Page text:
The London Institute has paid a five-figure sum to former student Brian Moore following a THES investigation that found he was unfairly excluded from his degree course after raising the alarm about racism.
The THES reported in June last year that there were "material irregularities" and procedural breaches when Mr Moore, a black student, was excluded from the final year of his film studies degree at the institute's London College of Printing.
The THES had reported in April that complaints by Mr Moore about racism had prompted a review of the college's equal opportunities policies and staff race awareness training.
In response to Mr Moore's complaints that two members of staff had made racially offensive remarks to him, college head Will Bridge admitted:
"There do indeed seem to have been two sets of incidents and conversations that should not have occurred." Mr Bridge apologised.
It also emerged that Mr Moore had been misled about the assessment of his work during a dispute over his marks. Sally Feldman, dean of the media school, apologised after it was established that Mr Moore had been wrongly informed by a tutor, Peter Wyeth, that one of his essays had been double-marked, when it had not.
"I deeply regret that this has happened," said Ms Feldman. "Second marking in the case of a second-year essay is not our policy."
The college excluded Mr Moore from the final year of his course, it said, on purely academic grounds, arguing his work was submitted late, was sub-standard and there had been allegations of plagiarism. But The THES discovered that an internal appeal committee established that there were "material irregularities" with the exam board process that led to the exclusion.
The committee found that students had not been properly informed about assessment requirements or about re-submission deadlines for failed work. Letters sent to students about assessment "did not have the authority of the board of examiners". The college had also failed to follow its procedures on allegations of plagiarism with regard to the accusations against Mr Moore.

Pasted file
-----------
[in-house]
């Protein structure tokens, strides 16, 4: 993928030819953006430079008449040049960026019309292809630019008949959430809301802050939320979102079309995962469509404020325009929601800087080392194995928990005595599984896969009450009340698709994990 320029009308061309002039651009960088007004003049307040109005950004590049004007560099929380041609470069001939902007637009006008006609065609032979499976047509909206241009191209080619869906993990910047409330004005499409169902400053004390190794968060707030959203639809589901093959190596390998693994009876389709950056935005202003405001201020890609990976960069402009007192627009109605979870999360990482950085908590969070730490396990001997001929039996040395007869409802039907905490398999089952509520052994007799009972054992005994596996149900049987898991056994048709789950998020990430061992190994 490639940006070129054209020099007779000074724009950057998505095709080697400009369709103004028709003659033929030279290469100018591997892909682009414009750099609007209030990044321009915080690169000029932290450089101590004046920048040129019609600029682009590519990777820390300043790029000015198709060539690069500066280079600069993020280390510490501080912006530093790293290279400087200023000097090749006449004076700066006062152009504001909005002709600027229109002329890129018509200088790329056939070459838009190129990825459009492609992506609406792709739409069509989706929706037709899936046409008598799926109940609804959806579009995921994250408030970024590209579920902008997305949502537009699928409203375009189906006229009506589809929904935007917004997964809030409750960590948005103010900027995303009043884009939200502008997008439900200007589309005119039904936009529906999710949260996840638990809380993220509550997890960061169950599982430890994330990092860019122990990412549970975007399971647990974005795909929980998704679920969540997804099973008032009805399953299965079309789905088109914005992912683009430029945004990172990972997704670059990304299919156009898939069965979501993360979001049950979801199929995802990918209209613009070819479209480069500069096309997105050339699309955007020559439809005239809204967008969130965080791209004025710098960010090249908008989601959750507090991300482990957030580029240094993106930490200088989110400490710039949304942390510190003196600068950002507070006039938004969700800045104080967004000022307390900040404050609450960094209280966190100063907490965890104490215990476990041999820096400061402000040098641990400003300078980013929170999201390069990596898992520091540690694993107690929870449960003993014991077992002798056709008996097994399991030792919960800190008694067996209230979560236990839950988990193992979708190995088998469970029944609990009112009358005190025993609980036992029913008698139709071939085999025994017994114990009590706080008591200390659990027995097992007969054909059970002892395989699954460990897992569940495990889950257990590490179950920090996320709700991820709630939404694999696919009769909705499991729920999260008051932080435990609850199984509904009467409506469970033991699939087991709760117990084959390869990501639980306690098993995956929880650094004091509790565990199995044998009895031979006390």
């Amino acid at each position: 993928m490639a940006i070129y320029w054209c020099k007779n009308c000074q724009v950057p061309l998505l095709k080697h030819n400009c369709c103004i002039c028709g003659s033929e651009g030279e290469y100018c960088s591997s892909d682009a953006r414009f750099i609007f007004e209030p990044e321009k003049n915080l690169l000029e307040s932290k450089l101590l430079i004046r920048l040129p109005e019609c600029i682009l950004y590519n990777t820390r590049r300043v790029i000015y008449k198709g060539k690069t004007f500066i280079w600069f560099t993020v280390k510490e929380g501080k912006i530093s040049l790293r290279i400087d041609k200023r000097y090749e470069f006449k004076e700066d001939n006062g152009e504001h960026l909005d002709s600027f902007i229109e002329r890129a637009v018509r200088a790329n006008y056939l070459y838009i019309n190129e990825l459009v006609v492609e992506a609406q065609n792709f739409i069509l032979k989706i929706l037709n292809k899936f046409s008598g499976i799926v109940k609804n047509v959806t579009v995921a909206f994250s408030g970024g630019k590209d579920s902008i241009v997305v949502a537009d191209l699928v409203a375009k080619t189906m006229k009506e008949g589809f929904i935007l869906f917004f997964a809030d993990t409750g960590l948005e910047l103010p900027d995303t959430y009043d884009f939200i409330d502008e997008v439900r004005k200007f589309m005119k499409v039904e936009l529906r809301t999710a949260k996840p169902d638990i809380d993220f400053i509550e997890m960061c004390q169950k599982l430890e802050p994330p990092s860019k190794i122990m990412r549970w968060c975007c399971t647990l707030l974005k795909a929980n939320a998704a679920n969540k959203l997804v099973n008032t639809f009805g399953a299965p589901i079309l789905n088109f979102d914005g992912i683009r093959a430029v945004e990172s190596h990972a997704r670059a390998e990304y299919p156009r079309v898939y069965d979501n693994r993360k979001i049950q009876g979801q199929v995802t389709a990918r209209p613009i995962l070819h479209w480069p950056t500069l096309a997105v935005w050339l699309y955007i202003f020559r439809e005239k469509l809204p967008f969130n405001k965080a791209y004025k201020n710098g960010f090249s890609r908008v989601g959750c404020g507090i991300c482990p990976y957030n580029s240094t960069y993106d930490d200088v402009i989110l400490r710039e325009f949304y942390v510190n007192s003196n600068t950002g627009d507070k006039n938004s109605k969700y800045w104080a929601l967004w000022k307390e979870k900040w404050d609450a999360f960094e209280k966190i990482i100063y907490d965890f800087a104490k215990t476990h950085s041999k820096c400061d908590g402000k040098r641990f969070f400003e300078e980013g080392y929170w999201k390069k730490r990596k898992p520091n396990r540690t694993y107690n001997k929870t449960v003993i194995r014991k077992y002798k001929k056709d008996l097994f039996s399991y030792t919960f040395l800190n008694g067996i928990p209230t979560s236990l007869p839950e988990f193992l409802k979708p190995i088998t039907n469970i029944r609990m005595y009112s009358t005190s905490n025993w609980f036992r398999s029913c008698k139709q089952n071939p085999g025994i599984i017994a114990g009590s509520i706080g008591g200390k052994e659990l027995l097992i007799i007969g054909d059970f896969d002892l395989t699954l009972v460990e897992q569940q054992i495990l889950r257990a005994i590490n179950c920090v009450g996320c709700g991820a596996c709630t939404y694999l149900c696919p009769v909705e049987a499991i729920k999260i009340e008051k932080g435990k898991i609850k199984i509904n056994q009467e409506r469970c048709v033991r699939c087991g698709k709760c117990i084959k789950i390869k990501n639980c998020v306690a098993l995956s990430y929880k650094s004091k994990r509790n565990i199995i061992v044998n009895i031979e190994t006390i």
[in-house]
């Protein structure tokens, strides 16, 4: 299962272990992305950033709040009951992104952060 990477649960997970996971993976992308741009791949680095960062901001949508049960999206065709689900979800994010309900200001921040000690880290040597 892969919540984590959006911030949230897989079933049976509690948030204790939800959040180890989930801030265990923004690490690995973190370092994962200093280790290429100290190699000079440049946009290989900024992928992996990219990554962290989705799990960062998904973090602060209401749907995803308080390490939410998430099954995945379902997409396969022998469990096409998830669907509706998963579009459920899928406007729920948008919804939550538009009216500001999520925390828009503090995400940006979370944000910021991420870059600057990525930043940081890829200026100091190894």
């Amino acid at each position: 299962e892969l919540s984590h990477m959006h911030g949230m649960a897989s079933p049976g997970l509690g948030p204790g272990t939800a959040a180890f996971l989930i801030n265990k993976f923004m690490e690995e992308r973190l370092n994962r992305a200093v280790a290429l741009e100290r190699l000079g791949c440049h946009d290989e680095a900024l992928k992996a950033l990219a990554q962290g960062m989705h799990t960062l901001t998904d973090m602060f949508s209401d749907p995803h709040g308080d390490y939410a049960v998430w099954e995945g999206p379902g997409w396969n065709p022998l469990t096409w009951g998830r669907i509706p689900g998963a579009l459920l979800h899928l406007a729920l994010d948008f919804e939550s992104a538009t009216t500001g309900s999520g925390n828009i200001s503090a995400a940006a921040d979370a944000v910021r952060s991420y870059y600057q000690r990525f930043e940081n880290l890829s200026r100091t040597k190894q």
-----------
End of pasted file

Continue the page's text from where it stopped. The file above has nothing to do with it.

Last week the college made the five-figure payment to Mr Moore on the eve of a county court case, in which Mr Moore was claiming damages for alleged race discrimination and breach of contract.
A spokesman for the London Institute said that the dispute related to changes to the course, not to racism. "The settlement does not represent any acceptance of liability. The dispute arose out of changes made to the college's BA honours film and video course," he said.
"These changes were introduced to widen the scope of the degree to include a wider representation of many forms of cinema and improve students' employability by bringing the course in line with developments elsewhere in industry and education... It is a matter of great regret to all concerned that these improvements resulted in a dispute with a student." The changes also led to a major staff dispute over academic freedom, and allegations of "dumbing down".
Sir Michael Bichard, rector of the institute, said: "The changes that the dean and her team have made have been profound and far-ranging but the school now has educational programmes designed for the 21st century, its staff have a clear sense of purpose and its students tell us they have an enormously rewarding educational experience.
"Changes of such importance and such magnitude can often provoke unease and I am sorry that Brian Moore alone has felt the need to express his disquiet in this way."
But Mr Moore is furious about the college statement. He said: " The THES was right. Arguments about the course change were absolutely secondary. This was about race."
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